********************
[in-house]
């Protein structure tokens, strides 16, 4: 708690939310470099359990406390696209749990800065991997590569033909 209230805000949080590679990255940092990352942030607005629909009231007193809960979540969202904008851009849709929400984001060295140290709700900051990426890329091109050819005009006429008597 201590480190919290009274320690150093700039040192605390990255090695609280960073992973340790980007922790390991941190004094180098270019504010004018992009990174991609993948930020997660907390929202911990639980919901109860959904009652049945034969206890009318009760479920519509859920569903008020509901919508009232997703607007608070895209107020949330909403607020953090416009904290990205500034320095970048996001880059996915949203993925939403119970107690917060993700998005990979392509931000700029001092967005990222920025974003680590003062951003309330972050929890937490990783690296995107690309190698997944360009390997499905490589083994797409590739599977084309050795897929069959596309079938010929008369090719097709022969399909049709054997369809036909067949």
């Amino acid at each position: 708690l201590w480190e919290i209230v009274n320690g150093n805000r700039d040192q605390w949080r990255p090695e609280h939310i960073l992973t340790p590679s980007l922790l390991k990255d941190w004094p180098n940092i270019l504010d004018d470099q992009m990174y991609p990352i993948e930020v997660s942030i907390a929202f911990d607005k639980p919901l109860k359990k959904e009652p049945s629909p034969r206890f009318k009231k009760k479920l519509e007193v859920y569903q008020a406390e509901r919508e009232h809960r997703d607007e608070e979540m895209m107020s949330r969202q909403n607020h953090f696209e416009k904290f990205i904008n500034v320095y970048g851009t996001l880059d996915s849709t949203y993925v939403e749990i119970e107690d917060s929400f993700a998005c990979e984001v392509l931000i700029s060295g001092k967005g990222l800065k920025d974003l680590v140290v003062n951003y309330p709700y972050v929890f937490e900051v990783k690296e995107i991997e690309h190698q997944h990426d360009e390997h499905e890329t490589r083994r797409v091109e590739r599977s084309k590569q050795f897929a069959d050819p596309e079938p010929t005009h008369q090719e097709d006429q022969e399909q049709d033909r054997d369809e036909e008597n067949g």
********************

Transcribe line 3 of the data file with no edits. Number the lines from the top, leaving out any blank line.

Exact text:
């Amino acid at each position: 708690l201590w480190e919290i209230v009274n320690g150093n805000r700039d040192q605390w949080r990255p090695e609280h939310i960073l992973t340790p590679s980007l922790l390991k990255d941190w004094p180098n940092i270019l504010d004018d470099q992009m990174y991609p990352i993948e930020v997660s942030i907390a929202f911990d607005k639980p919901l109860k359990k959904e009652p049945s629909p034969r206890f009318k009231k009760k479920l519509e007193v859920y569903q008020a406390e509901r919508e009232h809960r997703d607007e608070e979540m895209m107020s949330r969202q909403n607020h953090f696209e416009k904290f990205i904008n500034v320095y970048g851009t996001l880059d996915s849709t949203y993925v939403e749990i119970e107690d917060s929400f993700a998005c990979e984001v392509l931000i700029s060295g001092k967005g990222l800065k920025d974003l680590v140290v003062n951003y309330p709700y972050v929890f937490e900051v990783k690296e995107i991997e690309h190698q997944h990426d360009e390997h499905e890329t490589r083994r797409v091109e590739r599977s084309k590569q050795f897929a069959d050819p596309e079938p010929t005009h008369q090719e097709d006429q022969e399909q049709d033909r054997d369809e036909e008597n067949g």